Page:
UK government launches COVID-19 app as cases soar
The UK government has finally launched its COVID-19 test and trace app months behind schedule as the country faces a second wave of the potentially deadly virus.
There have already been hundreds of thousands of downloads of the app, which was seen as a key part of the government’s strategy to fight the virus when it was announced in May.
But a pilot scheme of the app in the Isle of Wight hit problems almost immediately because of the government’s decision to use a centralised database, instead of the decentralised system used elsewhere that was developed by Apple and Google.
The new app, called NHS COVID-19, also has its own issues, with The Guardian reporting that some people accidentally downloaded the broken pilot version, or got confused with similarly named apps from other countries.
There were also issues with the app failing to work on some older phones, according to the Guardian website.
The app works by alerting people via Bluetooth if they come into contact with someone who has noted on their phone that they have recently been exposed to the virus.
But as the app relies on the government’s overloaded track and trace system to work, there are concerns that it will not be as effective as originally hoped.
Users can only mark themselves as infectious if they have a positive test result, to prevent malicious attacks leading thousands to wrongly isolate.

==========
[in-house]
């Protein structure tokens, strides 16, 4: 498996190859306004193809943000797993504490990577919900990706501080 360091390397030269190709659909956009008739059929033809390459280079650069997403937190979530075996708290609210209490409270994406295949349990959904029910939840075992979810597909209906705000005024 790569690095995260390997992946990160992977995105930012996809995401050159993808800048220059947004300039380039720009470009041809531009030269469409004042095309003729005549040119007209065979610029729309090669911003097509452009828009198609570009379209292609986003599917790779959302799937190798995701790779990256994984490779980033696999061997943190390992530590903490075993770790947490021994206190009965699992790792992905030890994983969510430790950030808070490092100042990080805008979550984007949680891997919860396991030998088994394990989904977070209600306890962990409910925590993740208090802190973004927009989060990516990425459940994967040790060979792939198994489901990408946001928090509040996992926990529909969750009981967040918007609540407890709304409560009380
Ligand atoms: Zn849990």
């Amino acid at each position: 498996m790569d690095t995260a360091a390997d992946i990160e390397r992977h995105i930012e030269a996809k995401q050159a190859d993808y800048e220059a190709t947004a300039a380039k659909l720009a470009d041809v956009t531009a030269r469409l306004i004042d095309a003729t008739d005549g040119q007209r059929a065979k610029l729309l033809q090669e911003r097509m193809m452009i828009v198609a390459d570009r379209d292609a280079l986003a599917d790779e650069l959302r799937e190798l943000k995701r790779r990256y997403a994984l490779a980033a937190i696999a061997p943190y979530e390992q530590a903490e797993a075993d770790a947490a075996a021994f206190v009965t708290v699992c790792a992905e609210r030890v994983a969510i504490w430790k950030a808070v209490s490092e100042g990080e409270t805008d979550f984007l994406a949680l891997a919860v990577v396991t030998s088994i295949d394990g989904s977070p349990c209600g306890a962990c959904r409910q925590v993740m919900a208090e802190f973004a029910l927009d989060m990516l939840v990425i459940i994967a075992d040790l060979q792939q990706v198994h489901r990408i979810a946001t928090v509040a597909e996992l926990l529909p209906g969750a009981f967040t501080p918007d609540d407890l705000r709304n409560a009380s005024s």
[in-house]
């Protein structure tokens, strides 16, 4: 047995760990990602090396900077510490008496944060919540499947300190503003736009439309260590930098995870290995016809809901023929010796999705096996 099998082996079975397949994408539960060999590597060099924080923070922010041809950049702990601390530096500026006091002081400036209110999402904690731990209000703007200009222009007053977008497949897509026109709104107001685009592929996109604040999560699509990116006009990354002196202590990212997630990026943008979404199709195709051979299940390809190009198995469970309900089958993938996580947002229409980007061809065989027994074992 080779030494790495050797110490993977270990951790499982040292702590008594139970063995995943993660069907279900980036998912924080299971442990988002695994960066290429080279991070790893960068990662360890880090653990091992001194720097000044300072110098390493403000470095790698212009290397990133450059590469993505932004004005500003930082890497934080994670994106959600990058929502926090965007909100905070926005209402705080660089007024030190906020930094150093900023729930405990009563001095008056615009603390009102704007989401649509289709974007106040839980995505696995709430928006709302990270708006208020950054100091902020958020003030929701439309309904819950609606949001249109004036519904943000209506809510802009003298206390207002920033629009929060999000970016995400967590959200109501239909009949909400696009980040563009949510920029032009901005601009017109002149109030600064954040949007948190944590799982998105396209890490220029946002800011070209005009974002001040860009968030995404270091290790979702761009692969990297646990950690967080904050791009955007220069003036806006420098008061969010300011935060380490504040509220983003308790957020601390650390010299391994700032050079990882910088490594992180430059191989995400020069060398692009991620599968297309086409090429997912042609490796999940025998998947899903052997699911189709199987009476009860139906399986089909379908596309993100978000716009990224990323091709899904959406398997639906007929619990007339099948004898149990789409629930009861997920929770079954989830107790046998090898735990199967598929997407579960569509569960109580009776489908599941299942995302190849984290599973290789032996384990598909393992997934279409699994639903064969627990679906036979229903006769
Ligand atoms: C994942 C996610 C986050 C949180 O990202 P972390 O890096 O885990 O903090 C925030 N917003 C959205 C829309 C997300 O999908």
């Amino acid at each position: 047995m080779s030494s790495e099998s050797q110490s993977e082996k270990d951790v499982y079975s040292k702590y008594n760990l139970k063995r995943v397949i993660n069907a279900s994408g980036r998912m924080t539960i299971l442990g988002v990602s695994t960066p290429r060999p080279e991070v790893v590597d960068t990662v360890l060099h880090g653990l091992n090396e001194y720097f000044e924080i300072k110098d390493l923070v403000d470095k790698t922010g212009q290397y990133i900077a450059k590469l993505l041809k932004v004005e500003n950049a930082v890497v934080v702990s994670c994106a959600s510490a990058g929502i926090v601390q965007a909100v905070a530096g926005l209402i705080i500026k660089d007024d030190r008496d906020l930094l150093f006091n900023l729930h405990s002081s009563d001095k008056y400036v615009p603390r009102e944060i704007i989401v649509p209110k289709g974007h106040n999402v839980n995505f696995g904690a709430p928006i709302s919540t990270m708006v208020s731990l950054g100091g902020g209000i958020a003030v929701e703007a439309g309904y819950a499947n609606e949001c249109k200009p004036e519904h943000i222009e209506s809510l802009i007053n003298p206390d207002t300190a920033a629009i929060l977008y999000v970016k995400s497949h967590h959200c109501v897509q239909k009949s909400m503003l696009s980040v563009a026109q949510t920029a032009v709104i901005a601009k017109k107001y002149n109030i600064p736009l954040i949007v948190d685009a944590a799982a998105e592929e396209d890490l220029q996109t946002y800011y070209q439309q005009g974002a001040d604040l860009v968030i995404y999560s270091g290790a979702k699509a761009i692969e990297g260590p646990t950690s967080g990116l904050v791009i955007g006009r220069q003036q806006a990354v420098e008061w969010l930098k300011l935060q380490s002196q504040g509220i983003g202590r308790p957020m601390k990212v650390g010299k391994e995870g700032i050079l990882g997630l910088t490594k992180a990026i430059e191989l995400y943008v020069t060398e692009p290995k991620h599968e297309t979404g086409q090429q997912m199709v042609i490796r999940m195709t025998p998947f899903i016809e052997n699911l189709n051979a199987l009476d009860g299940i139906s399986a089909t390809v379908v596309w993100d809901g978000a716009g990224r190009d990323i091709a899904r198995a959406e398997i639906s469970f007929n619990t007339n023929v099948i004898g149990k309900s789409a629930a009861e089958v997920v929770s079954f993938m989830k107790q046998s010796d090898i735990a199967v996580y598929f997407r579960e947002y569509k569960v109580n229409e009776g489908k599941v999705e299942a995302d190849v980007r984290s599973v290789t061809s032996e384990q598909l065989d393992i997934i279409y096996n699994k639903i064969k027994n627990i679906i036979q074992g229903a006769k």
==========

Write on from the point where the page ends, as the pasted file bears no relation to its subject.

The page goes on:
There are also concerns that the app could wrongly tell people to isolate because they have been outside the risk zone.
But an app notification does not require someone to isolate and complying with the warning is voluntary.
Oxford University’s professor Christophe Fraser, who helped advise the government on the scheme, suggested to the Guardian that the app may help people to decide to exercise caution by alerting them if the virus is circulating in their area.
The app already lets users know whether the virus is circulating where they live, as well as allowing them to scan if they enter a hospitality venue or other public building.
There were more than 6,000 coronavirus cases reported on Wednesday alone after the government announced stricter social distancing rules this week.
Measures introduced included banning pubs from staying open past 10pm and putting on hold plans to allow fans to return to large sporting events.
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